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Posts Tagged ‘Poecile atricapillus’

This tiny chickadee was energetically digging into a cattail last week at Huntley Meadows Park. Although it is usually recommended not to photograph subjects mid-bite (at least human ones), I like the way this shot turned out of the industrious little bird.

Judging from the range maps, this is probably a Carolina Chickadee (Poecile carolinensis), although we sometimes also get Black-capped Chickadees (Poecile atricapillus). These two types of chickadees look quite similar and I am not yet skilled in distinguishing between them.

chickadee

© Michael Q. Powell. All rights reserved.

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My little chickadee—spotted yesterday afternoon in the cattails at Huntley Meadows Park. In our area, most of the chickadees are Carolina Chickadees (Poecile carolinensis), but we do get some Black-capped Chickadees (Poecile atricapillus) too. The species are so similar that I am never completely sure which one I am looking at. This one, for example, looks like some of the images that I see of the Black-capped Chickadee.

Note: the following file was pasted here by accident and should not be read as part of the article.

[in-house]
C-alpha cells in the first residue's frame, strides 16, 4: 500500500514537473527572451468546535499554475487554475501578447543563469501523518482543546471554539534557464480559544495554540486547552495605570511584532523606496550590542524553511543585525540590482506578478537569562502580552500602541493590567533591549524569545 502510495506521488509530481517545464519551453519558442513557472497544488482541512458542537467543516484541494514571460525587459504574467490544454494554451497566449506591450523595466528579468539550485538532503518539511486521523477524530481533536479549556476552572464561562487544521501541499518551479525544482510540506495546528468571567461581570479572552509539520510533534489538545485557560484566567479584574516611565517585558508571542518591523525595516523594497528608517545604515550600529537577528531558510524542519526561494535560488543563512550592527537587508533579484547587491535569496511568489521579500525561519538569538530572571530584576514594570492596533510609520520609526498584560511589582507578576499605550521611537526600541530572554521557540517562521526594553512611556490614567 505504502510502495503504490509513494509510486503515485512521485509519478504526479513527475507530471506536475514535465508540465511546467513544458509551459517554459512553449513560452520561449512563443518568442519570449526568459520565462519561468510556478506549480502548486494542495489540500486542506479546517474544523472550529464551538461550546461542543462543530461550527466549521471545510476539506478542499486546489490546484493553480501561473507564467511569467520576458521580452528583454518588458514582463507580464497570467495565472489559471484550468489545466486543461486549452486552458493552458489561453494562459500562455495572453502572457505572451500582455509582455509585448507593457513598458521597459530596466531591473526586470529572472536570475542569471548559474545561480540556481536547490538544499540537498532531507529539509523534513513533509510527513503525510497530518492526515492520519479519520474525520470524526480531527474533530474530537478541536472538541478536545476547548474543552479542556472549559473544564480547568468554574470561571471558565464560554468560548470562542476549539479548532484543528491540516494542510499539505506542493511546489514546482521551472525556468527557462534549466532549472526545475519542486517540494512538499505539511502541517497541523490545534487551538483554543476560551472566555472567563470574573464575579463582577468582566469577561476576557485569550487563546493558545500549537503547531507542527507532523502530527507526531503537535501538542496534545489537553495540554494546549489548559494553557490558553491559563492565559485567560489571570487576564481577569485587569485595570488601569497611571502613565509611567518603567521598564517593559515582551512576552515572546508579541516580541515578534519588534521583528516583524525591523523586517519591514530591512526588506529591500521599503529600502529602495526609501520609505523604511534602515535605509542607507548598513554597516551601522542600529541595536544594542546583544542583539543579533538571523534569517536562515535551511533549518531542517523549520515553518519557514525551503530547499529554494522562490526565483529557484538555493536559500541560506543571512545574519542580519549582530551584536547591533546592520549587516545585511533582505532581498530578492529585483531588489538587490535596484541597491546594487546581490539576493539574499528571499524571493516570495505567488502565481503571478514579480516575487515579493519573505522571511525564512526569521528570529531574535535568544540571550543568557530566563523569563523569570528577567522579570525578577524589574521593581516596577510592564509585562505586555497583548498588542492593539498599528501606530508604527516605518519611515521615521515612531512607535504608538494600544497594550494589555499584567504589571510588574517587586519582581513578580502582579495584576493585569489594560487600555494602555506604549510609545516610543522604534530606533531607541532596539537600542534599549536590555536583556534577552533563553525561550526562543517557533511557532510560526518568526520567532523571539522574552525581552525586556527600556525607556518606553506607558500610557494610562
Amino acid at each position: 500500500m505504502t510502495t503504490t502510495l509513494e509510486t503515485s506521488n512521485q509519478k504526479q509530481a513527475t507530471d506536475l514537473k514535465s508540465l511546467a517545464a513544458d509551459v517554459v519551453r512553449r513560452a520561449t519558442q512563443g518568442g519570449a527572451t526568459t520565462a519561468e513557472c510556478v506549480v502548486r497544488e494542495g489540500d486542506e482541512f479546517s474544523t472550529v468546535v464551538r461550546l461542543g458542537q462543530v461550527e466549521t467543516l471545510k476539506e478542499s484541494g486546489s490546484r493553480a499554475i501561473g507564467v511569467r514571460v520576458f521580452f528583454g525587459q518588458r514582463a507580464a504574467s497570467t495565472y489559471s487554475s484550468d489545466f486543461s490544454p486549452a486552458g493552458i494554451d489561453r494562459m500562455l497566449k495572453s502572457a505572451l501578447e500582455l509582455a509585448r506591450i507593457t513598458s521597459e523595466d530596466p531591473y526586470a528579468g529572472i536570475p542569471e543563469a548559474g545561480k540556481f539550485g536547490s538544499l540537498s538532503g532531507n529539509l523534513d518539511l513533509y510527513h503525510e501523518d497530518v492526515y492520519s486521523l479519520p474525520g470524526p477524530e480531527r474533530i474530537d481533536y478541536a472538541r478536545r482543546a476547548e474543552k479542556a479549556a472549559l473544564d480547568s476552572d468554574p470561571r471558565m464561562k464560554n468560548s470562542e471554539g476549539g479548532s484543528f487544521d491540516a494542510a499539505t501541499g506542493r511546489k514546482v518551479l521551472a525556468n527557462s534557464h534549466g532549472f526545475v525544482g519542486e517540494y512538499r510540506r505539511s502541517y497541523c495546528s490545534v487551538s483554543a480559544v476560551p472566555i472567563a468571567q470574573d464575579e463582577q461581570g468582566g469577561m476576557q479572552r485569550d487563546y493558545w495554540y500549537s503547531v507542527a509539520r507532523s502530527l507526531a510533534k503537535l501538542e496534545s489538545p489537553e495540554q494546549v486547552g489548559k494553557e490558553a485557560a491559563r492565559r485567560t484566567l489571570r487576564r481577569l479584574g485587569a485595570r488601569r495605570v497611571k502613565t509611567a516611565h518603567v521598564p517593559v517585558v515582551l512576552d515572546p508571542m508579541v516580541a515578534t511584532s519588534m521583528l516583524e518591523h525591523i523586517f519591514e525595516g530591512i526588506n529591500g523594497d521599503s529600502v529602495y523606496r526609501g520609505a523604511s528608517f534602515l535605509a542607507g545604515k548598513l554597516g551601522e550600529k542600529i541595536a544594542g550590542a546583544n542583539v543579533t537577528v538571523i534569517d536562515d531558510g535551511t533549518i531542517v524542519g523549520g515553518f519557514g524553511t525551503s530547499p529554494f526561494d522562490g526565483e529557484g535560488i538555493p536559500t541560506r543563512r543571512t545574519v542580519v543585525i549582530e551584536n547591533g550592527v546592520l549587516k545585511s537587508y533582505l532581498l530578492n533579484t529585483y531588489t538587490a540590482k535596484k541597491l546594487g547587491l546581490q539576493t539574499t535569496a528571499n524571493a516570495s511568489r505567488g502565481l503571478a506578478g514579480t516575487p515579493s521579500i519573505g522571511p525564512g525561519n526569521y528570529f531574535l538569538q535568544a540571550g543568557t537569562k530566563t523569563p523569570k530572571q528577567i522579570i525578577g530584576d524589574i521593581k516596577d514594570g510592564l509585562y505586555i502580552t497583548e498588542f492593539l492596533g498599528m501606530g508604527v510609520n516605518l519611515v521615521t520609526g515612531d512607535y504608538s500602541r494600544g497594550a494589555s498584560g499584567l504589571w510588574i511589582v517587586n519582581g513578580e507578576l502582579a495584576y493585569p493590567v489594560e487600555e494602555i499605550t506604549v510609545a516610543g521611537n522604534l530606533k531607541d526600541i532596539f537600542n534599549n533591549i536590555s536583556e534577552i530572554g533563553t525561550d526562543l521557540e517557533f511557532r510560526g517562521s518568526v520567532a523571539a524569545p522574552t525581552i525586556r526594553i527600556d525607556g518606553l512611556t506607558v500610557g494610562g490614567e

When it came to presenting this image, I was a little bothered by the large amount of negative space on the left side. However, I really like the way that the image emphasizes the tallness of the cattail. The more I looked at the image, the more I grew to like the composition, so I ended up not cropping it at all.

chickadee

© Michael Q. Powell. All rights reserved.

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Borrowing a longer telephoto lens earlier this week,  I was able to get some shots of the tiny birds that I often see, but rarely am able to photograph.

On Monday, my photography mentor, Cindy Dyer, lent me a Nikon D300 with a Nikon 80-400mm lens. It was a lot of fun to experiment with a much longer telephoto than I am accustomed to using. We spent only a limited time at a local nature center, so I did not have a chance to photograph anything too exotic, but I did get some shots of a Downy Woodpecker (Picoides pubescens), a Black-capped Chickadee (Poecile atricapillus),  and a Tufted Titmouse (Baeolophus bicolor).

The background in the first image really grabbed my attention when I pulled up the image on the computer—the tree branches look an awful lot like a suspension bridge.

I included the blurry final image of the chickadee flying away just for fun. I get this kind of image on a regular basis, although usually the bird is out of the frame. The Nikon I was using has a much higher frame rate (up to 7 images a second) than my Canon (a more modest three frames a second), so the chickadee is still in the frame.

I am pretty sure that I will stick with Canon and not switch to Nikon, but, as fellow blogger Lyle Krahn predicted, I am starting to hear the siren call of a longer lens.

Downy Woodpecker lorez

Chickadee 2 lorezTuftedTitmouse lorez

feeder_blogBlurryBird lorez

© Michael Q. Powell. All rights reserved

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